Welcome to Charlotte!
I had to take Friday off. Mentally. I used the excuse that I needed to pick up my Running packet on Friday, which was 100% accurate, but the truth of it was that I simply would have been 110% completely useless at work thinking only about the task at hand. I used Friday to lay back, have lunch with my daughter and yes, go pick up my race packet. Doubles Timmons arrived at the house about 2:00 pm and we were off. We made it down to Charlotte around 3:00 and checked into the magnificent Blake hotel which turned out to be about 300 yards away from the finish line, that we could see from our hotel window. We finished up our week long carb load at an amazing Italian restaurant in the parking lot of Time Warner Cable Arena. Baked Clams, Spaghetti, tons of bread and some free Garlic Knots courtesy of Foursquare would be my last dinner before the run. "Nervous" didnt even begin to describe my feelings on this day. I couldnt sleep, couldnt think, and couldnt focus on anything except the next day. I think I paced the room for about 45 miles that night, repeatedly looking out the window, envisioning what would hopefully be a triumphant cross over the finish line.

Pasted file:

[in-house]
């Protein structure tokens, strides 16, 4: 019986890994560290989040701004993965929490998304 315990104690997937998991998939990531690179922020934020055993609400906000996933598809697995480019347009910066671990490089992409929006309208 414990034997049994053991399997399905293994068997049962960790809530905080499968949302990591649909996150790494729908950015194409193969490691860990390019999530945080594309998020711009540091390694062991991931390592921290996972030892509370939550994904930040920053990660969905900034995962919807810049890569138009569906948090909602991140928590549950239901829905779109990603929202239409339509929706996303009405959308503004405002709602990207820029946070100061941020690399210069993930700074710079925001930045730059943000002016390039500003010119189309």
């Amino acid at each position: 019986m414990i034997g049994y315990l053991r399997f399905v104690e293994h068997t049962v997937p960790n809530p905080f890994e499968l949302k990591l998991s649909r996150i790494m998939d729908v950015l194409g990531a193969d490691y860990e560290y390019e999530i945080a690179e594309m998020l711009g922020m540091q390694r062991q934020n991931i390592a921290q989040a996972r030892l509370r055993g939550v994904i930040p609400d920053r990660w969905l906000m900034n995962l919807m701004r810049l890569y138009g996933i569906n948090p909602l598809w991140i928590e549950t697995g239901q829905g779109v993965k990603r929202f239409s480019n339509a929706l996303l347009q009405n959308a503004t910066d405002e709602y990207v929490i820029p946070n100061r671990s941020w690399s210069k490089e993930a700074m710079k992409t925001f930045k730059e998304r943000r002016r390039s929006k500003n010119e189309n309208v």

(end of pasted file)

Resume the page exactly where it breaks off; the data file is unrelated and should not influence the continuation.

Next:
The green flag was scheduled to drop at 7:45am, however we decided that we would wake up at 5:30. I heard (Herd) Timmons up and rustling way before that I so just layed in bed pretending to be asleep. I dont know if it was the baked clams or the bundle of nerves, but my stomach was TORE UP. I was thinking to myself "Please be port a johns every 30 feet, please please please." As it turned out, it was nerves as it only took 3 trips to the potty and I seemed to be good to go. Timmons was even kind enough to share a bagel with me for my pre game run. Off to the starting line we go at 7:00am. WOW it was cold. WOW it was windy. I think the wind chill factor was probably -65 degrees. Even without the wind it was a solid -45 degrees or so. Cold enough to flash freeze ones vital organs, that was for sure. We werent 100% sure exactly where the start line was but it was easy enough to follow the masses. Thanks be to the city of Charlotte for opening up their convention center for us to chill out/warm up in the moments leading up to the race. Also thanks be to the gentlemen who pointed us in the direction of the hidden restrooms. That proved to be clutch. It was time to down the pre race gu and head to the starting gates. Have I mentioned yet how nervous I was? Yes. Yes I was. NERVOUS. BT was composed so I just tried to lean on him to regroup. We lined up nearest to the sun we could find so we didnt freeze to death. Then we heard a very odd sound of a race car reving up its engine. WHAT DID THAT MEAN? WHAT WAS HAPPENING? At that point I saw the masses start moving up tward the city. It was gametime!!